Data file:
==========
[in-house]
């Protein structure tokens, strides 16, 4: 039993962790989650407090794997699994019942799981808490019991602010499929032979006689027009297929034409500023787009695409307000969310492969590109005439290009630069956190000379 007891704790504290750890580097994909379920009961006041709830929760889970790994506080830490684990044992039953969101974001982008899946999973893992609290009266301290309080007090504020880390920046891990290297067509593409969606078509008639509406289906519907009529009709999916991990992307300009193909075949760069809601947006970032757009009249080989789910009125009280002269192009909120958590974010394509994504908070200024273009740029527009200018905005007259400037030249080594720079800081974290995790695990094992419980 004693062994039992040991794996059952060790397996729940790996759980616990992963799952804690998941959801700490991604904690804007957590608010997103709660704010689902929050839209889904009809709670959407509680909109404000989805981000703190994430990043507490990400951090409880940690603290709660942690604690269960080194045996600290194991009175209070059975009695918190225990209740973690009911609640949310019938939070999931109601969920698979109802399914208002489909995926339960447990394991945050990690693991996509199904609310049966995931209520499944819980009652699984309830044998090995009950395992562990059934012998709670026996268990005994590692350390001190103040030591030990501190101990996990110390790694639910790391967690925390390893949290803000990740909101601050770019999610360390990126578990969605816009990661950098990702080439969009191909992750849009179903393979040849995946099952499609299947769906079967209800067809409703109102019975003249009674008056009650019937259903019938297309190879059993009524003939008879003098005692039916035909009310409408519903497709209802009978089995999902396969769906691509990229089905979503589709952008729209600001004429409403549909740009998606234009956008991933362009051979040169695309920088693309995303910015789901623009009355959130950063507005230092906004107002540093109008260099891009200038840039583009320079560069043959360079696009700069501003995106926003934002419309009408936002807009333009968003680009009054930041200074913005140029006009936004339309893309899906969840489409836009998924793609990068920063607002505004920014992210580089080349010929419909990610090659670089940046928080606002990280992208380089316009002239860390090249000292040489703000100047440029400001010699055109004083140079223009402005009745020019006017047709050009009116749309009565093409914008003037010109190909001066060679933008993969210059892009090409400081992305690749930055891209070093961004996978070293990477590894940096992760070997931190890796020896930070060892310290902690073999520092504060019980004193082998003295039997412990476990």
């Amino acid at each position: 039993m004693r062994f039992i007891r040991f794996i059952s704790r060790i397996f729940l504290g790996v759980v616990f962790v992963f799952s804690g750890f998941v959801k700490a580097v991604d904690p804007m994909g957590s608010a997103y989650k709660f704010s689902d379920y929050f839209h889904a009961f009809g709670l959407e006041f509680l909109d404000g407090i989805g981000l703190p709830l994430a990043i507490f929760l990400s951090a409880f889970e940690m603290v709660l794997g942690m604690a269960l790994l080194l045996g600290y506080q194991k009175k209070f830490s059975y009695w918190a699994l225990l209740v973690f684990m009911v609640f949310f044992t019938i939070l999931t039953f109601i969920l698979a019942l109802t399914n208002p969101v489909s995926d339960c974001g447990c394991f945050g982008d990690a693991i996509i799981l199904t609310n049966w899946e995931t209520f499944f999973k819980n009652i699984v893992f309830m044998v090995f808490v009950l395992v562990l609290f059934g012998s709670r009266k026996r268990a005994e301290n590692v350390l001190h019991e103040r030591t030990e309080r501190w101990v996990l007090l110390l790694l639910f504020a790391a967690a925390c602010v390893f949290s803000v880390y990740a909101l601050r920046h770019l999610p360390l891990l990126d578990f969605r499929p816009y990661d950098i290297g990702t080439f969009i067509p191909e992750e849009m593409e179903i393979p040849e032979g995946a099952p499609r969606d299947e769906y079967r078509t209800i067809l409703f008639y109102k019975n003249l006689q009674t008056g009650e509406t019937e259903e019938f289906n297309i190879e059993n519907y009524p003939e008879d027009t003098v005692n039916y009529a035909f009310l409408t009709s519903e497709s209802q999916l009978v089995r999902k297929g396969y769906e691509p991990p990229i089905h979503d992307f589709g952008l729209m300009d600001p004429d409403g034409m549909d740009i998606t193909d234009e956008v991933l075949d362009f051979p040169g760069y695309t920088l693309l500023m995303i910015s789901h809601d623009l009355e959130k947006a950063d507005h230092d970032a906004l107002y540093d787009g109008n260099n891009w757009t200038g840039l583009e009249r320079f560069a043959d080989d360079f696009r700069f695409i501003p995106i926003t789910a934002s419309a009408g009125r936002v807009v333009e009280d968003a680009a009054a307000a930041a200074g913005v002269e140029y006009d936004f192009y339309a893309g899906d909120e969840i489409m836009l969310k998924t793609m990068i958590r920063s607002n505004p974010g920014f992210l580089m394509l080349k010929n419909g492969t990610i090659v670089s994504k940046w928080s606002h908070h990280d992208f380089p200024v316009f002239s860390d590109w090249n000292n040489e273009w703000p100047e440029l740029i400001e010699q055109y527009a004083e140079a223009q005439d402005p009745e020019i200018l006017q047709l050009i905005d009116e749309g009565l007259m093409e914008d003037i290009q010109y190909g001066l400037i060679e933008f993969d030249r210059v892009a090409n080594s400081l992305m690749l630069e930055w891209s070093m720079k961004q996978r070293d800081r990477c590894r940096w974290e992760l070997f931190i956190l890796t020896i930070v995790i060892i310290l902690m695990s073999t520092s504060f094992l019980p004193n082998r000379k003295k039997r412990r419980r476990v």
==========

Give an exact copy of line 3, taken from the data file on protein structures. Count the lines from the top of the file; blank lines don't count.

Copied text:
């Amino acid at each position: 039993m004693r062994f039992i007891r040991f794996i059952s704790r060790i397996f729940l504290g790996v759980v616990f962790v992963f799952s804690g750890f998941v959801k700490a580097v991604d904690p804007m994909g957590s608010a997103y989650k709660f704010s689902d379920y929050f839209h889904a009961f009809g709670l959407e006041f509680l909109d404000g407090i989805g981000l703190p709830l994430a990043i507490f929760l990400s951090a409880f889970e940690m603290v709660l794997g942690m604690a269960l790994l080194l045996g600290y506080q194991k009175k209070f830490s059975y009695w918190a699994l225990l209740v973690f684990m009911v609640f949310f044992t019938i939070l999931t039953f109601i969920l698979a019942l109802t399914n208002p969101v489909s995926d339960c974001g447990c394991f945050g982008d990690a693991i996509i799981l199904t609310n049966w899946e995931t209520f499944f999973k819980n009652i699984v893992f309830m044998v090995f808490v009950l395992v562990l609290f059934g012998s709670r009266k026996r268990a005994e301290n590692v350390l001190h019991e103040r030591t030990e309080r501190w101990v996990l007090l110390l790694l639910f504020a790391a967690a925390c602010v390893f949290s803000v880390y990740a909101l601050r920046h770019l999610p360390l891990l990126d578990f969605r499929p816009y990661d950098i290297g990702t080439f969009i067509p191909e992750e849009m593409e179903i393979p040849e032979g995946a099952p499609r969606d299947e769906y079967r078509t209800i067809l409703f008639y109102k019975n003249l006689q009674t008056g009650e509406t019937e259903e019938f289906n297309i190879e059993n519907y009524p003939e008879d027009t003098v005692n039916y009529a035909f009310l409408t009709s519903e497709s209802q999916l009978v089995r999902k297929g396969y769906e691509p991990p990229i089905h979503d992307f589709g952008l729209m300009d600001p004429d409403g034409m549909d740009i998606t193909d234009e956008v991933l075949d362009f051979p040169g760069y695309t920088l693309l500023m995303i910015s789901h809601d623009l009355e959130k947006a950063d507005h230092d970032a906004l107002y540093d787009g109008n260099n891009w757009t200038g840039l583009e009249r320079f560069a043959d080989d360079f696009r700069f695409i501003p995106i926003t789910a934002s419309a009408g009125r936002v807009v333009e009280d968003a680009a009054a307000a930041a200074g913005v002269e140029y006009d936004f192009y339309a893309g899906d909120e969840i489409m836009l969310k998924t793609m990068i958590r920063s607002n505004p974010g920014f992210l580089m394509l080349k010929n419909g492969t990610i090659v670089s994504k940046w928080s606002h908070h990280d992208f380089p200024v316009f002239s860390d590109w090249n000292n040489e273009w703000p100047e440029l740029i400001e010699q055109y527009a004083e140079a223009q005439d402005p009745e020019i200018l006017q047709l050009i905005d009116e749309g009565l007259m093409e914008d003037i290009q010109y190909g001066l400037i060679e933008f993969d030249r210059v892009a090409n080594s400081l992305m690749l630069e930055w891209s070093m720079k961004q996978r070293d800081r990477c590894r940096w974290e992760l070997f931190i956190l890796t020896i930070v995790i060892i310290l902690m695990s073999t520092s504060f094992l019980p004193n082998r000379k003295k039997r412990r419980r476990v």